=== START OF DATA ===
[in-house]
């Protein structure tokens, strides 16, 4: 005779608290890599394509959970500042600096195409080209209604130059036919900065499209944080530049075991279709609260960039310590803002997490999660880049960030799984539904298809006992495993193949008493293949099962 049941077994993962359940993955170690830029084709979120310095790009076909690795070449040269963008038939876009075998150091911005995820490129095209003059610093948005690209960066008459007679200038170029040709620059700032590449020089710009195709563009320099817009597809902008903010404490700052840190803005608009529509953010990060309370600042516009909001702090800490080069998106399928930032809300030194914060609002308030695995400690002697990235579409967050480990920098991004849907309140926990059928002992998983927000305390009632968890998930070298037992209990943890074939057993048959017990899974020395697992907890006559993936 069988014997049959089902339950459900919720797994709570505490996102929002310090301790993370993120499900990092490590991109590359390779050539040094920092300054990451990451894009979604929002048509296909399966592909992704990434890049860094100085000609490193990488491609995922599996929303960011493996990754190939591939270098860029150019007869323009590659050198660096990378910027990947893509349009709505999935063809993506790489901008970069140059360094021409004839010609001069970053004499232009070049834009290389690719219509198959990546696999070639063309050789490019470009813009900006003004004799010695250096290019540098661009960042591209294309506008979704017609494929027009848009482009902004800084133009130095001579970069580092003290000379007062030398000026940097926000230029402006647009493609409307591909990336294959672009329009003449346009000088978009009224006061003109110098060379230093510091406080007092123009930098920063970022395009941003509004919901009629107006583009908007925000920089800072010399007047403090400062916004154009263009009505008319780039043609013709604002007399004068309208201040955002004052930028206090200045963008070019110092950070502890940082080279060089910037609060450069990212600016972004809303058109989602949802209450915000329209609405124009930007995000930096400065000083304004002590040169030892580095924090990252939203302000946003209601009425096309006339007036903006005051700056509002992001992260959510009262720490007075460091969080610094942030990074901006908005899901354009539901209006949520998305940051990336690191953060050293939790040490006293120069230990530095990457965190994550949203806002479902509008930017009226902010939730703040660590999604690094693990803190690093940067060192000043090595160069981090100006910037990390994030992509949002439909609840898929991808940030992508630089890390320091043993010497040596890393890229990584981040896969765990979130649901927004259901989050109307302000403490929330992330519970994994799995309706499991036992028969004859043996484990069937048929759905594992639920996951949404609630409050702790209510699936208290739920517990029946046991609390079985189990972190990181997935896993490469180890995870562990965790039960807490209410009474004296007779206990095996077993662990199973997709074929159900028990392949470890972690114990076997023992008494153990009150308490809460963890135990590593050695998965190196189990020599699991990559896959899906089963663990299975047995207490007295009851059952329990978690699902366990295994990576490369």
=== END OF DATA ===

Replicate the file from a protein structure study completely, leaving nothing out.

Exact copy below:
[in-house]
């Protein structure tokens, strides 16, 4: 005779608290890599394509959970500042600096195409080209209604130059036919900065499209944080530049075991279709609260960039310590803002997490999660880049960030799984539904298809006992495993193949008493293949099962 049941077994993962359940993955170690830029084709979120310095790009076909690795070449040269963008038939876009075998150091911005995820490129095209003059610093948005690209960066008459007679200038170029040709620059700032590449020089710009195709563009320099817009597809902008903010404490700052840190803005608009529509953010990060309370600042516009909001702090800490080069998106399928930032809300030194914060609002308030695995400690002697990235579409967050480990920098991004849907309140926990059928002992998983927000305390009632968890998930070298037992209990943890074939057993048959017990899974020395697992907890006559993936 069988014997049959089902339950459900919720797994709570505490996102929002310090301790993370993120499900990092490590991109590359390779050539040094920092300054990451990451894009979604929002048509296909399966592909992704990434890049860094100085000609490193990488491609995922599996929303960011493996990754190939591939270098860029150019007869323009590659050198660096990378910027990947893509349009709505999935063809993506790489901008970069140059360094021409004839010609001069970053004499232009070049834009290389690719219509198959990546696999070639063309050789490019470009813009900006003004004799010695250096290019540098661009960042591209294309506008979704017609494929027009848009482009902004800084133009130095001579970069580092003290000379007062030398000026940097926000230029402006647009493609409307591909990336294959672009329009003449346009000088978009009224006061003109110098060379230093510091406080007092123009930098920063970022395009941003509004919901009629107006583009908007925000920089800072010399007047403090400062916004154009263009009505008319780039043609013709604002007399004068309208201040955002004052930028206090200045963008070019110092950070502890940082080279060089910037609060450069990212600016972004809303058109989602949802209450915000329209609405124009930007995000930096400065000083304004002590040169030892580095924090990252939203302000946003209601009425096309006339007036903006005051700056509002992001992260959510009262720490007075460091969080610094942030990074901006908005899901354009539901209006949520998305940051990336690191953060050293939790040490006293120069230990530095990457965190994550949203806002479902509008930017009226902010939730703040660590999604690094693990803190690093940067060192000043090595160069981090100006910037990390994030992509949002439909609840898929991808940030992508630089890390320091043993010497040596890393890229990584981040896969765990979130649901927004259901989050109307302000403490929330992330519970994994799995309706499991036992028969004859043996484990069937048929759905594992639920996951949404609630409050702790209510699936208290739920517990029946046991609390079985189990972190990181997935896993490469180890995870562990965790039960807490209410009474004296007779206990095996077993662990199973997709074929159900028990392949470890972690114990076997023992008494153990009150308490809460963890135990590593050695998965190196189990020599699991990559896959899906089963663990299975047995207490007295009851059952329990978690699902366990295994990576490369």